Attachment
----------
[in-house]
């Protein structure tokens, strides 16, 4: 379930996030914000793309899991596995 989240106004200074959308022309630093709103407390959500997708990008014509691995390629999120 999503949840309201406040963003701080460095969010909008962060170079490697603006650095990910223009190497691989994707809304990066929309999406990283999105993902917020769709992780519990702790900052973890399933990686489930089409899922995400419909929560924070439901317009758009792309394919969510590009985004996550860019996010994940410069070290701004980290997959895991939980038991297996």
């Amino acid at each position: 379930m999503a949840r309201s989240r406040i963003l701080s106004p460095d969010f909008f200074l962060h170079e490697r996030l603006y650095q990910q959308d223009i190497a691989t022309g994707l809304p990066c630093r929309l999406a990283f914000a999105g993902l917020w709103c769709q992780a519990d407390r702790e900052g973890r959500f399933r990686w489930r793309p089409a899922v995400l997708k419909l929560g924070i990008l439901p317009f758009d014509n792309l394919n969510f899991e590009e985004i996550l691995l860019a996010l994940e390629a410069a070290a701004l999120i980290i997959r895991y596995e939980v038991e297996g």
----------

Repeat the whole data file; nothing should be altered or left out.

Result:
[in-house]
């Protein structure tokens, strides 16, 4: 379930996030914000793309899991596995 989240106004200074959308022309630093709103407390959500997708990008014509691995390629999120 999503949840309201406040963003701080460095969010909008962060170079490697603006650095990910223009190497691989994707809304990066929309999406990283999105993902917020769709992780519990702790900052973890399933990686489930089409899922995400419909929560924070439901317009758009792309394919969510590009985004996550860019996010994940410069070290701004980290997959895991939980038991297996």
């Amino acid at each position: 379930m999503a949840r309201s989240r406040i963003l701080s106004p460095d969010f909008f200074l962060h170079e490697r996030l603006y650095q990910q959308d223009i190497a691989t022309g994707l809304p990066c630093r929309l999406a990283f914000a999105g993902l917020w709103c769709q992780a519990d407390r702790e900052g973890r959500f399933r990686w489930r793309p089409a899922v995400l997708k419909l929560g924070i990008l439901p317009f758009d014509n792309l394919n969510f899991e590009e985004i996550l691995l860019a996010l994940e390629a410069a070290a701004l999120i980290i997959r895991y596995e939980v038991e297996g």